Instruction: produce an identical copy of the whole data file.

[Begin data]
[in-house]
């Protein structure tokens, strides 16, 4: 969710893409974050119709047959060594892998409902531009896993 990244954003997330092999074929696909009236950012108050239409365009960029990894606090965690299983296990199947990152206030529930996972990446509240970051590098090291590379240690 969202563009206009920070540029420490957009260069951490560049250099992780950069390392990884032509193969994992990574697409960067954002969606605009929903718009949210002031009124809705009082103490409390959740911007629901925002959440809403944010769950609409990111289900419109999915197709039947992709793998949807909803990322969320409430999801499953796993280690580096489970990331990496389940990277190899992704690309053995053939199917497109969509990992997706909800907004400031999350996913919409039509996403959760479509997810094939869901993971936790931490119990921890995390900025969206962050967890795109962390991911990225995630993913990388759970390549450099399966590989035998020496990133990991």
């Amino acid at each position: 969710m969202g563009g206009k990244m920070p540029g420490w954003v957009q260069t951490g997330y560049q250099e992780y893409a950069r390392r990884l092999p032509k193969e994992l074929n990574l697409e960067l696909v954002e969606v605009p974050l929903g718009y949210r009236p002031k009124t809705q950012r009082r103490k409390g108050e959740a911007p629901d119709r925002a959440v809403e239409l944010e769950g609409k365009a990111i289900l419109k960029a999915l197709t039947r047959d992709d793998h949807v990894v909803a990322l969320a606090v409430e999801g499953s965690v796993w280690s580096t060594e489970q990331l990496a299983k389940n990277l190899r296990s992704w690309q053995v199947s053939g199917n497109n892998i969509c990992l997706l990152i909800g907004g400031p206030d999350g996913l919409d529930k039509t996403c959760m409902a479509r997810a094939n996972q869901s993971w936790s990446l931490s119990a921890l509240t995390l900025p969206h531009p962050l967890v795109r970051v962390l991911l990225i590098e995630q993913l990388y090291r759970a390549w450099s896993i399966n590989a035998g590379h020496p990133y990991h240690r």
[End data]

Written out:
[in-house]
């Protein structure tokens, strides 16, 4: 969710893409974050119709047959060594892998409902531009896993 990244954003997330092999074929696909009236950012108050239409365009960029990894606090965690299983296990199947990152206030529930996972990446509240970051590098090291590379240690 969202563009206009920070540029420490957009260069951490560049250099992780950069390392990884032509193969994992990574697409960067954002969606605009929903718009949210002031009124809705009082103490409390959740911007629901925002959440809403944010769950609409990111289900419109999915197709039947992709793998949807909803990322969320409430999801499953796993280690580096489970990331990496389940990277190899992704690309053995053939199917497109969509990992997706909800907004400031999350996913919409039509996403959760479509997810094939869901993971936790931490119990921890995390900025969206962050967890795109962390991911990225995630993913990388759970390549450099399966590989035998020496990133990991």
């Amino acid at each position: 969710m969202g563009g206009k990244m920070p540029g420490w954003v957009q260069t951490g997330y560049q250099e992780y893409a950069r390392r990884l092999p032509k193969e994992l074929n990574l697409e960067l696909v954002e969606v605009p974050l929903g718009y949210r009236p002031k009124t809705q950012r009082r103490k409390g108050e959740a911007p629901d119709r925002a959440v809403e239409l944010e769950g609409k365009a990111i289900l419109k960029a999915l197709t039947r047959d992709d793998h949807v990894v909803a990322l969320a606090v409430e999801g499953s965690v796993w280690s580096t060594e489970q990331l990496a299983k389940n990277l190899r296990s992704w690309q053995v199947s053939g199917n497109n892998i969509c990992l997706l990152i909800g907004g400031p206030d999350g996913l919409d529930k039509t996403c959760m409902a479509r997810a094939n996972q869901s993971w936790s990446l931490s119990a921890l509240t995390l900025p969206h531009p962050l967890v795109r970051v962390l991911l990225i590098e995630q993913l990388y090291r759970a390549w450099s896993i399966n590989a035998g590379h020496p990133y990991h240690r």